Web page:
Throughout Europe, patent practitioners are preparing for the Unitary Patent and Unified Patent Court, the consensus being that they will be with us some time in 2016 or 2017. Increasingly, discussions are turning from the theoretical pros and cons of the new systems to how they will work in practice, such as to what extent courts will bifurcate infringement and validity (on which see my recent blog post).
In recent weeks, I’ve heard provocative contributions to the debate from two of the UK’s most experienced IP practitioners – Daniel Alexander QC of 8 New Square (pictured, right) and Gordon Harris of Wragge Lawrence Graham & Co.
Alexander (one of the UK’s top IP-specialist barristers who has also been tipped as a future High Court judge) spoke at a seminar hosted by Herbert Smith Freehills last week on the “Europeanisation of IP Law”, something he has many concerns about.
In particular, he highlighted how long it has taken for areas that have been harmonised in the EU (such as trade mark and copyright law) to settle down, and how there has often been a lot of confusion on the way. This is partly due to the way the Court of Justice of the EU works (such as its non-specialist nature, the divergence in national approaches to referrals, the lack of dissenting judgments, confidential submissions and the absence of amicus briefs).
Alexander, who has of course tried many cases before the Court, compared it to a jury – a panel of non-specialists trying their best to make sense of highly technical material.
Looking ahead to the UPC, he fears that these characteristics may also be evident on the panels of that Court, which is likely to have some judges with little patent experience at least at first instance (as a result of the need for geographical diversity). As a consequence, he said he has “real reservations about this project”.
I know he’s not the only person to express such views, but as a senior barrister he brings a particular insight and eloquence to the question.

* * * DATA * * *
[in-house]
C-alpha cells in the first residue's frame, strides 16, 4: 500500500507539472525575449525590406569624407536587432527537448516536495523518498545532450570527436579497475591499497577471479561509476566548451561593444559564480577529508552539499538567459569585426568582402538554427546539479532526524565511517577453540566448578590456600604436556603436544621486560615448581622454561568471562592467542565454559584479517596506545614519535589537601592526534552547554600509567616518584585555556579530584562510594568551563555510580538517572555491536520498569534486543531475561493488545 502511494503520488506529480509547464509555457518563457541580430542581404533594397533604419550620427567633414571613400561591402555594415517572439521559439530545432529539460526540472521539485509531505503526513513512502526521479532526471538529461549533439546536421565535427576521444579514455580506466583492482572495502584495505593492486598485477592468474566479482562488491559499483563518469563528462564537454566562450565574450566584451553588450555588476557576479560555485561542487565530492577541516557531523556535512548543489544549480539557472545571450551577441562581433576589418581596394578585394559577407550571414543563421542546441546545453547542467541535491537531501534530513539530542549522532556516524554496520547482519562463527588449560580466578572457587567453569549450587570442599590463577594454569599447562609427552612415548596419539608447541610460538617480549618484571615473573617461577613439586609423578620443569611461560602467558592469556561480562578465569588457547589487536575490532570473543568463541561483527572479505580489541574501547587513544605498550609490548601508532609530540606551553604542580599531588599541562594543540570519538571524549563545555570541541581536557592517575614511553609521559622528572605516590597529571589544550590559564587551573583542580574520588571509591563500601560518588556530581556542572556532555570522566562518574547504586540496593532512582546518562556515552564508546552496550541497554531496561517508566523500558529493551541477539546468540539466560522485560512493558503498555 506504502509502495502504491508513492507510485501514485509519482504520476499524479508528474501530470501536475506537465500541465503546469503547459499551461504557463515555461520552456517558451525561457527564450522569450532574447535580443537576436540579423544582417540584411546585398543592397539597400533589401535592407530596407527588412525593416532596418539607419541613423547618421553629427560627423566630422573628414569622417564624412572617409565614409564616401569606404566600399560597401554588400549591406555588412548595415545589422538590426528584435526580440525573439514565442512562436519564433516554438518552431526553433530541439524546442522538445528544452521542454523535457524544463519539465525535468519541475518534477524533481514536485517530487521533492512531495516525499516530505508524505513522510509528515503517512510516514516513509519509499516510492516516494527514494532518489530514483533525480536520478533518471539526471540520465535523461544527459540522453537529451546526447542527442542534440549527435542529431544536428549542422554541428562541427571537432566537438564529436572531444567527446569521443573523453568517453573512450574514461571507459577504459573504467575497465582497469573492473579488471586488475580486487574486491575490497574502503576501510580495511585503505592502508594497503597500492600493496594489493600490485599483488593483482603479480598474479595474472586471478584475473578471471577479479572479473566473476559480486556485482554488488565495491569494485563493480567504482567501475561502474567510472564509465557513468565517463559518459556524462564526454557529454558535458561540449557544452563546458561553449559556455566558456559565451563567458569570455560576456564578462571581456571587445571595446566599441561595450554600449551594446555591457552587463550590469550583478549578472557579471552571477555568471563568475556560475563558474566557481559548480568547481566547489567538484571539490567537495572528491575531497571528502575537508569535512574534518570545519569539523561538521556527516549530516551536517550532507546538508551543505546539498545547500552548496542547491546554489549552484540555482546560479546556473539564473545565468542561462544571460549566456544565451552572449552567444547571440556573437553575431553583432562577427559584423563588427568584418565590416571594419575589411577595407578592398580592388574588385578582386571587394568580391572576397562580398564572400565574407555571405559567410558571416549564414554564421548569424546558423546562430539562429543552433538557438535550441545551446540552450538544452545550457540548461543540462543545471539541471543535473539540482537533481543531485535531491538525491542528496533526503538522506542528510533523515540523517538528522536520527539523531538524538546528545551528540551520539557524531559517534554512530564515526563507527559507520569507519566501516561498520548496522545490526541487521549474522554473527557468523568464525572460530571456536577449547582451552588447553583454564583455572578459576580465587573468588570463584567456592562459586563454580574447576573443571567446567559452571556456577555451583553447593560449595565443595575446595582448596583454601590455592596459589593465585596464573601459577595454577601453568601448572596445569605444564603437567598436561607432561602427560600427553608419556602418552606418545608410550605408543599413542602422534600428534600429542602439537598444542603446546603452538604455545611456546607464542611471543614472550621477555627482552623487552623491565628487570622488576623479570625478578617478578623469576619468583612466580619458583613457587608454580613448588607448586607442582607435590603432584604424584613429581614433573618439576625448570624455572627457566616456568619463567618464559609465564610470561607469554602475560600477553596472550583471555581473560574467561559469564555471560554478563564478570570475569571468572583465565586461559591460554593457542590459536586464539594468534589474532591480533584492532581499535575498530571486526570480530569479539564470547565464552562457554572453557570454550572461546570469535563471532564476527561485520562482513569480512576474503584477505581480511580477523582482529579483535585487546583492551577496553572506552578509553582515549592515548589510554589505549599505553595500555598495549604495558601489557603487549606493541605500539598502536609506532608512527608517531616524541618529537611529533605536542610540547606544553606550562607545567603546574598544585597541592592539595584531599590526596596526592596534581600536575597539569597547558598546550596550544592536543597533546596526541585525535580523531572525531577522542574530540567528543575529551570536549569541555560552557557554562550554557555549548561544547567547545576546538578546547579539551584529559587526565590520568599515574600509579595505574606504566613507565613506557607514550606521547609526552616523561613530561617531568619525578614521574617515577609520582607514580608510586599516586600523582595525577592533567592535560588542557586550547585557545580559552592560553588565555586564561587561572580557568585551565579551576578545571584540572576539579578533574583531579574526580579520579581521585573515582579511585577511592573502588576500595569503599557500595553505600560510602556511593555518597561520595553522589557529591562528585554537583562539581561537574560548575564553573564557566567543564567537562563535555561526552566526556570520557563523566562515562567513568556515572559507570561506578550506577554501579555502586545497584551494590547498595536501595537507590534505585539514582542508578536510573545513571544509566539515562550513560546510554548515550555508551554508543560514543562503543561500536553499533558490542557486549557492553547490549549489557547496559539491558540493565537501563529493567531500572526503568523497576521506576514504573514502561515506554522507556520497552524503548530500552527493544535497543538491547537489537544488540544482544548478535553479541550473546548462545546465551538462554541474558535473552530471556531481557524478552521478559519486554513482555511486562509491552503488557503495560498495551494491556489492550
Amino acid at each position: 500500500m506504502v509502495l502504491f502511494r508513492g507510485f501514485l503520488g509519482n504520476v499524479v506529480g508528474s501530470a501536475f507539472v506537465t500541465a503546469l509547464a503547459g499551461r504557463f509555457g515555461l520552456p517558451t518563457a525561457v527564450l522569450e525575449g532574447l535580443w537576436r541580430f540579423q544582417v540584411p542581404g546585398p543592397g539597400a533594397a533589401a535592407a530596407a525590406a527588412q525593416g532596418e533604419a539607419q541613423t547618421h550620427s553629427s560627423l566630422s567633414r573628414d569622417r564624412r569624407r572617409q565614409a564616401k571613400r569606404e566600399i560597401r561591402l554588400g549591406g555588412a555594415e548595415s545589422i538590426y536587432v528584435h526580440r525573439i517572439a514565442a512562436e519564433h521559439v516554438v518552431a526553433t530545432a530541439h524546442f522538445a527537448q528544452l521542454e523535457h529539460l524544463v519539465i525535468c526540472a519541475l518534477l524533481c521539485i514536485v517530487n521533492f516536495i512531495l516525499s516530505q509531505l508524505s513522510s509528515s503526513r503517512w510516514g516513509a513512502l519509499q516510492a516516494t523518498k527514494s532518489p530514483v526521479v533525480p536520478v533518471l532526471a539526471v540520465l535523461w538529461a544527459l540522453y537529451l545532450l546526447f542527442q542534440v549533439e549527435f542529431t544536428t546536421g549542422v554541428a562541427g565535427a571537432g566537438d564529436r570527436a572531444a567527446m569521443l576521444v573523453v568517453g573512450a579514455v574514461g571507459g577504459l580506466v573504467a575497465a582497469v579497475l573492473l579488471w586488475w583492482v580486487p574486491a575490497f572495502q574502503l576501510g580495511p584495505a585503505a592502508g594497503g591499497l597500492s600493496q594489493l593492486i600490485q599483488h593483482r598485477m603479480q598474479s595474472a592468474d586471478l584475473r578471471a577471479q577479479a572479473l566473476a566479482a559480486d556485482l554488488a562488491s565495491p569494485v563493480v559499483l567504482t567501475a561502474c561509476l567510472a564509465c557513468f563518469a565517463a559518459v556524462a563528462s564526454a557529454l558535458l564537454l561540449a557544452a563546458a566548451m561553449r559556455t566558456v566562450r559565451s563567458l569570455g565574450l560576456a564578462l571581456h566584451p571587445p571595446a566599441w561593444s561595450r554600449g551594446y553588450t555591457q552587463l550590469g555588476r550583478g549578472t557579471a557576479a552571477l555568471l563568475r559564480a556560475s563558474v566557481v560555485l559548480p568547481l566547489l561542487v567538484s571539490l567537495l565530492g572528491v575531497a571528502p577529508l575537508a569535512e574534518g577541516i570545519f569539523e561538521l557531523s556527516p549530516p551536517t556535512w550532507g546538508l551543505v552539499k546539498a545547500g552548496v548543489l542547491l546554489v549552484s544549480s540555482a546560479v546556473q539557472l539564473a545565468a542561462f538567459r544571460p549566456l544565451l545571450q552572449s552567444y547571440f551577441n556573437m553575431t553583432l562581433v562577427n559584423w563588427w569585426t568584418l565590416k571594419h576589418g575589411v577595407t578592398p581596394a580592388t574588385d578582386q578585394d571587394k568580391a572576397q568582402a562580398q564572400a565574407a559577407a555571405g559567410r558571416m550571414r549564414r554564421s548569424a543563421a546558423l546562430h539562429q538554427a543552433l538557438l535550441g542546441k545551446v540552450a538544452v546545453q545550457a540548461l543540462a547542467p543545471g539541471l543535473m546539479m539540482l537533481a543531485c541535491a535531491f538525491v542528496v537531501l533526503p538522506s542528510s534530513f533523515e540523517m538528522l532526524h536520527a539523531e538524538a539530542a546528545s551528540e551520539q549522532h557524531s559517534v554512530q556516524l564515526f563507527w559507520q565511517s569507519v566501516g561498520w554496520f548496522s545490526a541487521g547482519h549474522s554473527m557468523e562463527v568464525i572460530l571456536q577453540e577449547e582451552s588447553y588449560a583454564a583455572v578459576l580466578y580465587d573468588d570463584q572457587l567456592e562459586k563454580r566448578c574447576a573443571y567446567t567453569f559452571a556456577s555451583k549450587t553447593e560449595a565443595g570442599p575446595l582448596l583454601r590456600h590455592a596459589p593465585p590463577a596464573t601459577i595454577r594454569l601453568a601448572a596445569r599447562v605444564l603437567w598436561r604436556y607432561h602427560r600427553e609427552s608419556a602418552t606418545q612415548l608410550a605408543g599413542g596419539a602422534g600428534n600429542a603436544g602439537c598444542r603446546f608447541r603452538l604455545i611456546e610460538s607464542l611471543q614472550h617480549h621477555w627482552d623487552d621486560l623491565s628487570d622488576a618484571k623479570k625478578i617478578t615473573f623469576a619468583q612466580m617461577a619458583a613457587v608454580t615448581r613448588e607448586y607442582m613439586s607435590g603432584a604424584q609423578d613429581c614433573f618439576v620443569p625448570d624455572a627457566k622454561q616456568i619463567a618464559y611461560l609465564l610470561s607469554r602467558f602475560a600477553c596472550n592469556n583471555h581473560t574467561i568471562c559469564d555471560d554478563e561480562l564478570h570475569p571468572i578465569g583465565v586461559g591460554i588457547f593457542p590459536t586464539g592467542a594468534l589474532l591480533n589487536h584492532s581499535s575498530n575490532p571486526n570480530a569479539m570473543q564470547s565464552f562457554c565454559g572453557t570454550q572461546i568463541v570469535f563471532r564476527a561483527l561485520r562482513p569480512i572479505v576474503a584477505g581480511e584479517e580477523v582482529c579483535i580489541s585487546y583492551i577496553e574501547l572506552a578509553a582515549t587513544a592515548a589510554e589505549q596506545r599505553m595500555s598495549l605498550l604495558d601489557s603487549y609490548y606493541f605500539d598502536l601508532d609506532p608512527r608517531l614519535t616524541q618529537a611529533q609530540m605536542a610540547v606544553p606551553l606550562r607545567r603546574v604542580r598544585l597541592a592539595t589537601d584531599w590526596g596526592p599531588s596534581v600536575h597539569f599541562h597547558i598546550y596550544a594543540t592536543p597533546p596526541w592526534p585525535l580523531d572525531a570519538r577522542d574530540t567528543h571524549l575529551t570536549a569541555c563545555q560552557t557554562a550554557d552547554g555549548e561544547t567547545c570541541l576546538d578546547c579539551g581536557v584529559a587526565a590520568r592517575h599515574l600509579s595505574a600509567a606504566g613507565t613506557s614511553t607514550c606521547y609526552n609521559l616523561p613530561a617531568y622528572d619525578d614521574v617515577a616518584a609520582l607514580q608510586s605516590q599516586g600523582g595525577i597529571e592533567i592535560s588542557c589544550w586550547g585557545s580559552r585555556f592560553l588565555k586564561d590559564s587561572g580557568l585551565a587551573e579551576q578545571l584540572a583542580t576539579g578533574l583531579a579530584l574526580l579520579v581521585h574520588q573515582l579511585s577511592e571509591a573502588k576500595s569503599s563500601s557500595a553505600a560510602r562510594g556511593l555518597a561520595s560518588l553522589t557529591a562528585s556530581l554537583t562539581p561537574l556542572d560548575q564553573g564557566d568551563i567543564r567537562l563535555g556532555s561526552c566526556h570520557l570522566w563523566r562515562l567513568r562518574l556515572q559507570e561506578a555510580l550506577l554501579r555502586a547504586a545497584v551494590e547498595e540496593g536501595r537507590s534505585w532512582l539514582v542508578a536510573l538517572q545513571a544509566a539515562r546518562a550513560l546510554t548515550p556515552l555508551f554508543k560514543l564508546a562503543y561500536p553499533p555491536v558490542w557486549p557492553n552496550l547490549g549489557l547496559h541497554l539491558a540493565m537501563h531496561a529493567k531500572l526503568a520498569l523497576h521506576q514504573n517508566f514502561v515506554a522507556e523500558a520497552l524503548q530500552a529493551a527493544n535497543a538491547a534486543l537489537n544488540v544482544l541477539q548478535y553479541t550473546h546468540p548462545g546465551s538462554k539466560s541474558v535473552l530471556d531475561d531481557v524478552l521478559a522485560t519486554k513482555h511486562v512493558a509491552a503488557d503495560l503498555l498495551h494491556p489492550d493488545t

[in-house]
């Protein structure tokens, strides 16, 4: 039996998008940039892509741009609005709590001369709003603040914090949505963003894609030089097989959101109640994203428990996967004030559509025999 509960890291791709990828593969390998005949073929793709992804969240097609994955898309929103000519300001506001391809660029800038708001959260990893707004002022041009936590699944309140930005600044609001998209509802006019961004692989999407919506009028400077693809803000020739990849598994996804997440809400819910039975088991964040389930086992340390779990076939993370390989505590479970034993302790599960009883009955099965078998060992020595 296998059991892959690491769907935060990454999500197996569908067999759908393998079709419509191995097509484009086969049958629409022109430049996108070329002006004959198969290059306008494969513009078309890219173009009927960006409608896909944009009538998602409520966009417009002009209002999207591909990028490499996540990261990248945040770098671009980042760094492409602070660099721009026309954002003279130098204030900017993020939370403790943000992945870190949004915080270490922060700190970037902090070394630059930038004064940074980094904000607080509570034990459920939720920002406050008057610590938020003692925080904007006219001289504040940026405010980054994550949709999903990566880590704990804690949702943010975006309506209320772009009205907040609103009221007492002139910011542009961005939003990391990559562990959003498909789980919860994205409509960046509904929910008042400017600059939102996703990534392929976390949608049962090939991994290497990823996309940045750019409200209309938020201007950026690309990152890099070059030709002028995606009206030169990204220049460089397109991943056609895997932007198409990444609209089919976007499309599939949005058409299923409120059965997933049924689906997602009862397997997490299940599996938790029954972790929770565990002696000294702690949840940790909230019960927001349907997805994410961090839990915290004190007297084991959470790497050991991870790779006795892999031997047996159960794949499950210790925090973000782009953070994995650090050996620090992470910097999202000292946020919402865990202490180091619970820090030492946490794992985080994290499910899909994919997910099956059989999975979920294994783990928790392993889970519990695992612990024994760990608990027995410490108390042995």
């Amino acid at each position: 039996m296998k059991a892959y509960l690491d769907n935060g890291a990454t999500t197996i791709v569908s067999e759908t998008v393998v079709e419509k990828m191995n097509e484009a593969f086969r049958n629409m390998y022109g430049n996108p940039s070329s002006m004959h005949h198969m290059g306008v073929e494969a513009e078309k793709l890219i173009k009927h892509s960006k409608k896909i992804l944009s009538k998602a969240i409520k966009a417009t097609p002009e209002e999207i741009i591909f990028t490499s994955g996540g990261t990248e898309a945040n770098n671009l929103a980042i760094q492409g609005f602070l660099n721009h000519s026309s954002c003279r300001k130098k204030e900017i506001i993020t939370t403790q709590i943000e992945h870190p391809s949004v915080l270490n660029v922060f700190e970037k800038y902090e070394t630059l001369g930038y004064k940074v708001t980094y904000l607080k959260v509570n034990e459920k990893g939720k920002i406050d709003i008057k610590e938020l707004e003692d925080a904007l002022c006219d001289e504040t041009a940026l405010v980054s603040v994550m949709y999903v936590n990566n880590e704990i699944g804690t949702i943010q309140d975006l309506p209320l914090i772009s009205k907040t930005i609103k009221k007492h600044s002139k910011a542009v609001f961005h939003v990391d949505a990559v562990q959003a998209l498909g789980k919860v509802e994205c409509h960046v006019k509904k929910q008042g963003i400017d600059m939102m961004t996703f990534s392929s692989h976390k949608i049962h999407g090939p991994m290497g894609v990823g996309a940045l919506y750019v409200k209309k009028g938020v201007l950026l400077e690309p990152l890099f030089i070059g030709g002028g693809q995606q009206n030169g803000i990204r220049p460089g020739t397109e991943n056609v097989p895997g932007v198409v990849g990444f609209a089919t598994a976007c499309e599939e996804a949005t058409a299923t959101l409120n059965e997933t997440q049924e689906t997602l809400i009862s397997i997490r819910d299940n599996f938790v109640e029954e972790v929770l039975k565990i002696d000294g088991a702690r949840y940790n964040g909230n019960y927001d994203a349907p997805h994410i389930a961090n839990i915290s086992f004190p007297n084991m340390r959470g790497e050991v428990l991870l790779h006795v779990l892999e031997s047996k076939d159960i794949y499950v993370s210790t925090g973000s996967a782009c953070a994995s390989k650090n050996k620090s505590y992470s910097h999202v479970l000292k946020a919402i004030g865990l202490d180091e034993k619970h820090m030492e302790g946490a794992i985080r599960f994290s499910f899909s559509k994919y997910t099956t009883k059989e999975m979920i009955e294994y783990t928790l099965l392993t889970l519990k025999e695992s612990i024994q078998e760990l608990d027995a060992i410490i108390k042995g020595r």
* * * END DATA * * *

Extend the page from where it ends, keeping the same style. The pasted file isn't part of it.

Gordon Harris’s concerns, expressed at a seminar hosted by his firm last week, relate to the role of the EPO in granting Unitary Patents. Harris is a long-time supporter of the principles behind the Unitary Patent and UPC, but recent experience has led to him having fundamental concerns.
These stem from the extensive litigation over airline seats between Virgin Atlantic and Contour (confusingly also known at various times as Premium and Zodiac). Harris acted for the latter throughout the litigation, which arose over the UK designation of a European patent – a designation that the applicant did not request and which was only granted due to an administrative error at the EPO. (He explains this saga in more detail in an article on his firm’s website.)
Despite seven years of litigation, including a decision of the UK Supreme Court, successive courts agreed that they could not correct that error as it was an administrative decision. This means, said Harris, that “the EPO is above the law”.
Under the Unitary Patent Regulation, the EPO is responsible not just for examining and registering Unitary Patents, but also maintaining the register and collecting annuity fees. Harris is worried that the proposed system lacks a “proper constitutional framework”. This is a concern, incidentally, that he shares with Spain’s government – as expressed in its challenge to the new system at the CJEU (cases C-146/13 and C147/13).
Neither Alexander nor Harris are reactionaries who fear any kind of change, and I believe both welcome initiatives that could improve the patent system in Europe. But their strongly expressed views on the potential problems of what is proposed reflect widely held concerns. Reassurance that such concerns are being addressed would be welcome.
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